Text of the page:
At this point, the best thing about Lewis’ shot, other than it’s consistently on net, is that it comes from the right side, a somewhat rare but coveted commodity.
On the ice at camp, Thrashers assistant coach Steve Weeks was demonstrating to Lewis what happens when he goes down on one knee and puts his stick parallel on the ice to block passes – bad things, as it turns out since it means the defenseman is putting all his eggs in one basket.
"I’ve always been taught to ‘get big low’ – cover as much space as you can low to the ice because that’s where the puck’s coming," Lewis said. "[Weeks] said that Coach [Bob] Hartley disagrees with that and thinks that you should stay up because you can recover if the puck gets through. It’s a very good point, it’s just different techniques so I’ll try to work on that the rest of the summer so when I come to camp it won’t be a problem."
Lewis suffered an ankle injury early last season, and rehabbing took a lot of time each day, in fact he ended up being at the rink longer than his teammates. He fell a bit behind on his school work and so he still has work to do to finish his degree. Lewis ended up playing just 24 games last year, but said he was confident he could make the adjustment to the longer schedule of the AHL. He played in front of just a few hundred people some games in the ECACHL, so playing for the Chicago Wolves, usually in the top 5 in attendance in the AHL, may come as a bit of a shock to him. "Hey, I’m hoping to be there," he said, smiling.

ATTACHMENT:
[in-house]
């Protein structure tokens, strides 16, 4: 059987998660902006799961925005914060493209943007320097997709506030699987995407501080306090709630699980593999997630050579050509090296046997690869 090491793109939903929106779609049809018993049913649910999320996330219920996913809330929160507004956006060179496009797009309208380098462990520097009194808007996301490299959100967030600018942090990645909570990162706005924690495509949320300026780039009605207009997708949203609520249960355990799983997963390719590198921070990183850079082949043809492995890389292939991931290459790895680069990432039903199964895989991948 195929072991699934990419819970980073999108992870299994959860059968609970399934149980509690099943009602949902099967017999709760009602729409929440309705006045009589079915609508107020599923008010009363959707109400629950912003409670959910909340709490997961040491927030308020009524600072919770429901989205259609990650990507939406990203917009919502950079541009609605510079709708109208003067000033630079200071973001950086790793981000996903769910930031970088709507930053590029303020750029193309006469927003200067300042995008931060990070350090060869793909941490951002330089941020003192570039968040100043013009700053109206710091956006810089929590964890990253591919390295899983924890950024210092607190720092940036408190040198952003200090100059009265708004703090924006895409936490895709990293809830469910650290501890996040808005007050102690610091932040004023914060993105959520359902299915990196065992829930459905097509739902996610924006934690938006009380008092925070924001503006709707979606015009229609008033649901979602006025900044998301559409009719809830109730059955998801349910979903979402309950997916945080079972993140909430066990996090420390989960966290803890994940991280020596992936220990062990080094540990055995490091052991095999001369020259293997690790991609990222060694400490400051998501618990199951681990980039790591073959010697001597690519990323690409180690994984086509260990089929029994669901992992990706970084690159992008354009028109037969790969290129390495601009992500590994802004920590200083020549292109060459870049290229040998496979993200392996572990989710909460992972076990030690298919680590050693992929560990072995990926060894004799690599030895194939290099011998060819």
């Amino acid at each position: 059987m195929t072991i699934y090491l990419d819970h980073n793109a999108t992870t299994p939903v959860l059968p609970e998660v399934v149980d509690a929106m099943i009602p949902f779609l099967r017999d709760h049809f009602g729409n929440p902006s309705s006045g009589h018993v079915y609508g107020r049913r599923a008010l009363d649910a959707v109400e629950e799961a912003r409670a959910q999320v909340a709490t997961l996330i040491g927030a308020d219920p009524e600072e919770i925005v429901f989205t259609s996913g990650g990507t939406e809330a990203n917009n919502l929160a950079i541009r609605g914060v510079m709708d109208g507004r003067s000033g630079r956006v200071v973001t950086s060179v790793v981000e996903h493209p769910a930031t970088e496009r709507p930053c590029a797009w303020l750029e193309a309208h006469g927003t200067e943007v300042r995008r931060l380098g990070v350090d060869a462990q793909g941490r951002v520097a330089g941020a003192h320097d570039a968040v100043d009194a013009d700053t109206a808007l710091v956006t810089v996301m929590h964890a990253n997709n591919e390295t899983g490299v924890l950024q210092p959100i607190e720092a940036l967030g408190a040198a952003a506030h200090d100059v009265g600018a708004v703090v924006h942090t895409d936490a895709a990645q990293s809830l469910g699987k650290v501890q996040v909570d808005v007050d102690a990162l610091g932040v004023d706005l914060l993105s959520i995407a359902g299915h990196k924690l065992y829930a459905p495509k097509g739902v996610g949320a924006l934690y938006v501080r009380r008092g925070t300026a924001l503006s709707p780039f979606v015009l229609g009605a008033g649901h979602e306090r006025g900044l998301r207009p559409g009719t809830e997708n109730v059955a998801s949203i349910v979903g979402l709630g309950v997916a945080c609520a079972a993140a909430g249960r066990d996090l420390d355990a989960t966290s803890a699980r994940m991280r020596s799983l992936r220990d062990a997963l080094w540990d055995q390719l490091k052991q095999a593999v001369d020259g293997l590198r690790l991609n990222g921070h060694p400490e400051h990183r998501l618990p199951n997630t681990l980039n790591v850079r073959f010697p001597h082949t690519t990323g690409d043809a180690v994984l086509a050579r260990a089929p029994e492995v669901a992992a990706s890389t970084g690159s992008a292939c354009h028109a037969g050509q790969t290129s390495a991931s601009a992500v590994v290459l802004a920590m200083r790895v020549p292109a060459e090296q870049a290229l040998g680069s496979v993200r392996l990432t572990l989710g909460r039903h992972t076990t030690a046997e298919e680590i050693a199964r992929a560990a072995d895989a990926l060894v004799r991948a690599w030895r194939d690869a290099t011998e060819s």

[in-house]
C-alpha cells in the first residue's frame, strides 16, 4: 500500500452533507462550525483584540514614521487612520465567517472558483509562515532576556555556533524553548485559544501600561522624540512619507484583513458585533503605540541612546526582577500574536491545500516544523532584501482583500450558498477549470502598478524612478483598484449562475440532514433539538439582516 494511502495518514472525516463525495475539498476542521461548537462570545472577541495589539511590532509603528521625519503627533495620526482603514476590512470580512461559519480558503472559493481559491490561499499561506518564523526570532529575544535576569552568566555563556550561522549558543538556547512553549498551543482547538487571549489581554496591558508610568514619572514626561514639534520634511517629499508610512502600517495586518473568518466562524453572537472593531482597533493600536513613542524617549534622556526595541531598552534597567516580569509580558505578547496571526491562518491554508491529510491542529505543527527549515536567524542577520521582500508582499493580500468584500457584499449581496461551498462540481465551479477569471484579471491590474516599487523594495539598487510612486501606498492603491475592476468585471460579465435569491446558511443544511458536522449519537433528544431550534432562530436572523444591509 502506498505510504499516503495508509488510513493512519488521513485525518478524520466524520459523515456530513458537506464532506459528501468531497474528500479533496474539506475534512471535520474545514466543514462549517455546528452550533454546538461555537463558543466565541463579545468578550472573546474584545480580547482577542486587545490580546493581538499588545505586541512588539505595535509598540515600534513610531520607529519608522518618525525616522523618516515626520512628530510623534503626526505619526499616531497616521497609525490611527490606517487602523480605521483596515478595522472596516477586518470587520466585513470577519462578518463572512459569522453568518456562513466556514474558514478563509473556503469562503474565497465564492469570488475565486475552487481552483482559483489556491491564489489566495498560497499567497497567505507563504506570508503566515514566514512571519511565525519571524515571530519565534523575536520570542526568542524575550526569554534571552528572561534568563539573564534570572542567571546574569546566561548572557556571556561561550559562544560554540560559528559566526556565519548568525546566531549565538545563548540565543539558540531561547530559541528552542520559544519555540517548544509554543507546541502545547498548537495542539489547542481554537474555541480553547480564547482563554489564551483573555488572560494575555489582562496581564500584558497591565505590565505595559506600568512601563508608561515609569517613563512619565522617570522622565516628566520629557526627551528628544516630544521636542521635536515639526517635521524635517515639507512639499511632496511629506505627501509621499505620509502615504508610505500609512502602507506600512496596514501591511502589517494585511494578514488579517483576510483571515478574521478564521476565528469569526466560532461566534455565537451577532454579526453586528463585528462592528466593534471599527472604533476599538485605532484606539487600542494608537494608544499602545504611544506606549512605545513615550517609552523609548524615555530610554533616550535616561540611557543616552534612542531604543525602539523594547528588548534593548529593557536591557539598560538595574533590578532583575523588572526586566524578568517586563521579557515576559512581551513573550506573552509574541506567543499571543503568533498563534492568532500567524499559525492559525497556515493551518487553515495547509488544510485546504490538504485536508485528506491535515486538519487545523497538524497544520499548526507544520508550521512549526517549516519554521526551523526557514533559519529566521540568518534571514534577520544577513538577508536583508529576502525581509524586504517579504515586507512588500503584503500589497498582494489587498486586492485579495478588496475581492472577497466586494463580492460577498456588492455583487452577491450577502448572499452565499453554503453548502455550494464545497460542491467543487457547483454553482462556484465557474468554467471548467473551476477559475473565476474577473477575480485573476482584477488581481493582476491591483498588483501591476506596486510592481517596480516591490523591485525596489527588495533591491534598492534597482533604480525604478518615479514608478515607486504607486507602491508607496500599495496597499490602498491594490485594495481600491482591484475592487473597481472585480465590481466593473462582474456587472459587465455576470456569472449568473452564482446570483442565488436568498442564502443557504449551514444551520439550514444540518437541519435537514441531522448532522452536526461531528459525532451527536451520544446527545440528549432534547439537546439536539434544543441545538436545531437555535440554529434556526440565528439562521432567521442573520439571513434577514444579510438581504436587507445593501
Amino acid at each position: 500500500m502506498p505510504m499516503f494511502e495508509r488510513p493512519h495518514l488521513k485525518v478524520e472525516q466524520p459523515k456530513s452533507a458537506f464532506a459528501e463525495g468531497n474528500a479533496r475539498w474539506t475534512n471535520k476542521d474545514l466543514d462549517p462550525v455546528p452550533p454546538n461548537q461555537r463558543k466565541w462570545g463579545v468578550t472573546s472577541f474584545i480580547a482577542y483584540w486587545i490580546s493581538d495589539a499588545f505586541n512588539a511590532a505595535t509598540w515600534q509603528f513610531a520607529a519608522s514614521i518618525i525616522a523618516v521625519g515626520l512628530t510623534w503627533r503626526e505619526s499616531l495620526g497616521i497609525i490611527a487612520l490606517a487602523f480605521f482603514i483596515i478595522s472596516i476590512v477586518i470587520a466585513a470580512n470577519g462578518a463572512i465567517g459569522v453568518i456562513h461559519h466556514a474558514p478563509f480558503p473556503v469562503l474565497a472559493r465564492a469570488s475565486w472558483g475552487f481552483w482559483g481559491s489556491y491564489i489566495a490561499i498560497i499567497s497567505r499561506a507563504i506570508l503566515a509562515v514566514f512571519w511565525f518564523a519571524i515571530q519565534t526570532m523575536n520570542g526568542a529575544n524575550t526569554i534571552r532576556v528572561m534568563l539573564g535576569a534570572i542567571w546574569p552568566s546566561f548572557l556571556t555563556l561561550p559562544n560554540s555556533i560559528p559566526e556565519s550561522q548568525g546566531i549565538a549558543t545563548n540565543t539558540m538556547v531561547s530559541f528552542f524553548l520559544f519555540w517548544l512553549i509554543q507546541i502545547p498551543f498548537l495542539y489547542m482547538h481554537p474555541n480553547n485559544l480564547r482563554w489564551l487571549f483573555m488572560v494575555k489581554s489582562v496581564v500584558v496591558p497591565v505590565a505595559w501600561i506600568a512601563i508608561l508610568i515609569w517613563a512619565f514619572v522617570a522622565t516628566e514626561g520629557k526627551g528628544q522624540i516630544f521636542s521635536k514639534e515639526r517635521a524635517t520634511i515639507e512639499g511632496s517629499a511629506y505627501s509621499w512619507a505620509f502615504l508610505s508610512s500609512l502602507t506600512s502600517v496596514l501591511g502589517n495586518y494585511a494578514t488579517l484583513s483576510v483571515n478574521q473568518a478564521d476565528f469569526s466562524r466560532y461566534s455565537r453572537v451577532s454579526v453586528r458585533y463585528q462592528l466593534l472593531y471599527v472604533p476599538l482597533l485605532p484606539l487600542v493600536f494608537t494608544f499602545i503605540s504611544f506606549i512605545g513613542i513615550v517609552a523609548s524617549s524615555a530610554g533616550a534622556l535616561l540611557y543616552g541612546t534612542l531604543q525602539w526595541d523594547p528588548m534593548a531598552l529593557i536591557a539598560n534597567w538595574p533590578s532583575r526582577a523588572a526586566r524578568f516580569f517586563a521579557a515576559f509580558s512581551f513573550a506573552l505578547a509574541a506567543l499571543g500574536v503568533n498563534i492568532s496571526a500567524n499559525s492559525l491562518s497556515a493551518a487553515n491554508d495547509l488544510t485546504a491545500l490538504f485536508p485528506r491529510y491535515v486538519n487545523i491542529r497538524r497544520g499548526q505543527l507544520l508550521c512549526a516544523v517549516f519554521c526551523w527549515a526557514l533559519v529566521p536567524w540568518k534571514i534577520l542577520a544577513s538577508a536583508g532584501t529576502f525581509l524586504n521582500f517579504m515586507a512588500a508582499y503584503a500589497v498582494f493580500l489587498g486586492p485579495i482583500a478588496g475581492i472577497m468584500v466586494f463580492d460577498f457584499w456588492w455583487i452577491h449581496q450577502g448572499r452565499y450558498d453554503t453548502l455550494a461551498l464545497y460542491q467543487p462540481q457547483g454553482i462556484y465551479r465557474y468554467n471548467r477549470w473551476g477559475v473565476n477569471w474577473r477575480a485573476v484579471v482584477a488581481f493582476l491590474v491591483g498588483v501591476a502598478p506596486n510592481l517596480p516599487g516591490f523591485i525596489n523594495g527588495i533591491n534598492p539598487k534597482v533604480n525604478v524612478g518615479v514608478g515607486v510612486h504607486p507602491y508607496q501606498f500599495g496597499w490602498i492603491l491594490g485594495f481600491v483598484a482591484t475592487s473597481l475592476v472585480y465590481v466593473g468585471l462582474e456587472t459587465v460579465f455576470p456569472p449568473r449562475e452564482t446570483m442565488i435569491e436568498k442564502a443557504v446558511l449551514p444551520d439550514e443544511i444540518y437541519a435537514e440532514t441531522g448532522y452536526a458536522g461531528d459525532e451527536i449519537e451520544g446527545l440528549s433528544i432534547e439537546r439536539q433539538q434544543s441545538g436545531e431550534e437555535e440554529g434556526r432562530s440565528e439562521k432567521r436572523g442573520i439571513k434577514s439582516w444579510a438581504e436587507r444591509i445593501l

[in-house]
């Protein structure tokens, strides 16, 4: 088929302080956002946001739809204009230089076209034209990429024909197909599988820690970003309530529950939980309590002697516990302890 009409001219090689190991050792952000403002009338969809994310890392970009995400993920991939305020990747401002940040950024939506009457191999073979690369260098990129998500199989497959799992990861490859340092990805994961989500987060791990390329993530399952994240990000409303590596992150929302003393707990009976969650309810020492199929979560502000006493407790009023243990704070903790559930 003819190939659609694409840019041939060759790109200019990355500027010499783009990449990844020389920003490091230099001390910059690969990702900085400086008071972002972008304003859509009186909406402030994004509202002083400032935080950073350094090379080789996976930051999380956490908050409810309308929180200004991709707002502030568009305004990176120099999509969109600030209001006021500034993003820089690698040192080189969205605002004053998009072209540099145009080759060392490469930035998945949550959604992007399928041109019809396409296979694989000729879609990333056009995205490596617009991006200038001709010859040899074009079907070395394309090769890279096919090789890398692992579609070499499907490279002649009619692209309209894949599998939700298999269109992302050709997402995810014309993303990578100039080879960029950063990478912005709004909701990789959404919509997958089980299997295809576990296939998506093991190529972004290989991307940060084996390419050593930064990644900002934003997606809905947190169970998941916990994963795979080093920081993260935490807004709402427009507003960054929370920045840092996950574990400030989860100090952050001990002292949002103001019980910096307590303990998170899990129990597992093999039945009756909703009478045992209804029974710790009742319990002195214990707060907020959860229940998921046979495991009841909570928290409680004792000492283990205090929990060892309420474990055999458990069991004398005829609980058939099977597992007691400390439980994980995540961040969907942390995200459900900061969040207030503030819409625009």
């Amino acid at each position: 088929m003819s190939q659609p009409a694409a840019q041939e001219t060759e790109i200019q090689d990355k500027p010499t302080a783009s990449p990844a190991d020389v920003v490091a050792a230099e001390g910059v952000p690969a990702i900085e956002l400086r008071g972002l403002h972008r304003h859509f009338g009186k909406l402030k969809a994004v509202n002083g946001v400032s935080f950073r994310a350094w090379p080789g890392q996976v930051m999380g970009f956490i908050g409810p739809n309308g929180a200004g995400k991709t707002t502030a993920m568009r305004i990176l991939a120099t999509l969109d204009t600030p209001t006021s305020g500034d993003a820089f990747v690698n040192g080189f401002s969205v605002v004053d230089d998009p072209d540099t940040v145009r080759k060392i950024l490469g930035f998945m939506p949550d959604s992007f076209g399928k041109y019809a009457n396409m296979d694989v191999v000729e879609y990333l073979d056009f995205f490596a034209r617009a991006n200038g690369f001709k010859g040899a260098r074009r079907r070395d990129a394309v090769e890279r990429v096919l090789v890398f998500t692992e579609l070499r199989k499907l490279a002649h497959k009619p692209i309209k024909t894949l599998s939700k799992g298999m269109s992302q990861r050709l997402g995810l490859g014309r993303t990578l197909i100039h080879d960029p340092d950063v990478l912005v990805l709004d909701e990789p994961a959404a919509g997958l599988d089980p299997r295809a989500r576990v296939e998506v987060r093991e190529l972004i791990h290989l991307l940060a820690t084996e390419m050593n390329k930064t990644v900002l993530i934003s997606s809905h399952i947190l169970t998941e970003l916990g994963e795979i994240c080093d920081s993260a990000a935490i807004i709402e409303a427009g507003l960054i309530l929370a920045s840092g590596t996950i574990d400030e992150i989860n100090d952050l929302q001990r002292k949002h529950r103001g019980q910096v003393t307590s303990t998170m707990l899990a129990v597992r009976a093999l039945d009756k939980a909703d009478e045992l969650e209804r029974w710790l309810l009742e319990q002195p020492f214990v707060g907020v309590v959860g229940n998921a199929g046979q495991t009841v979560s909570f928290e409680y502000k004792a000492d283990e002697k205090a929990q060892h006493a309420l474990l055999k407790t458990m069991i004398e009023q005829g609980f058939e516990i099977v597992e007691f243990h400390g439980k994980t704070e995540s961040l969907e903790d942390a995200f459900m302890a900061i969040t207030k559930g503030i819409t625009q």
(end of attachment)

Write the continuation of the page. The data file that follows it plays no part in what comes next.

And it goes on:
After camp is heading out to Los Angeles to train, which he’s done the past several summers. He’ll head home to Pittsburgh for a few weeks before camp to get on the ice a bit more, then report in for the Traverse City tournament. Lewis trains with other pro athletes out in California, like the LA Galaxy soccer team. He hopes to meet recently-arrived superstar David Beckham while he’s there.
Widest eyes – Spencer Machacek
Machacek was the newest Thrasher prospect in camp, having been drafted just two weeks prior. He embraced his rank on the totem pole right away, picking up the pucks after an early practice.
"It’s a good experience," he said of the camp. "You see how hard guys have to work and the tempo’s really high – much higher than at the junior level. The fitness is really tough."
Machacek called himself a hard worker, first and foremost, and he proved that on the ice, a credit to his fitness level.
"Spencer didn’t run out of gas. He was going pretty good here," Thrashers Director of Amateur Scouting and Player Development Dan Marr said at the end of the week. Machacek blended right in with the other prospects in every task, a feat given his young age of 18.
Machacek roomed with Denny for the week, whom he had played against in the Memorial Cup.
He knew some guys from the WHL as well, so he fit right in.
Machacek, a Lethbridge, Alberta native, didn’t attend the draft held in Columbus.
"It was quite a ways away so we decided to just stay home," he said. "My parents will probably come out here one time during camp, it’s better to do that. I wasn’t expected to go in the first round, so I figured I’d just stay home and watch on TV."
The Macheceks had a full house for the event. "My billets I stay with in Vancouver came down and a guy I play with in Vancouver came down, he lives in Saskatoon. I had a lot of buddies there, it was a good time. We rented a box to get the NHL Network and that was on TV. It’s hard to understand because there’s all these interviews going on so you kind of hear your name in the background so you didn’t know it was you until you see the name go up. It was exciting to see your name go up and finally get picked."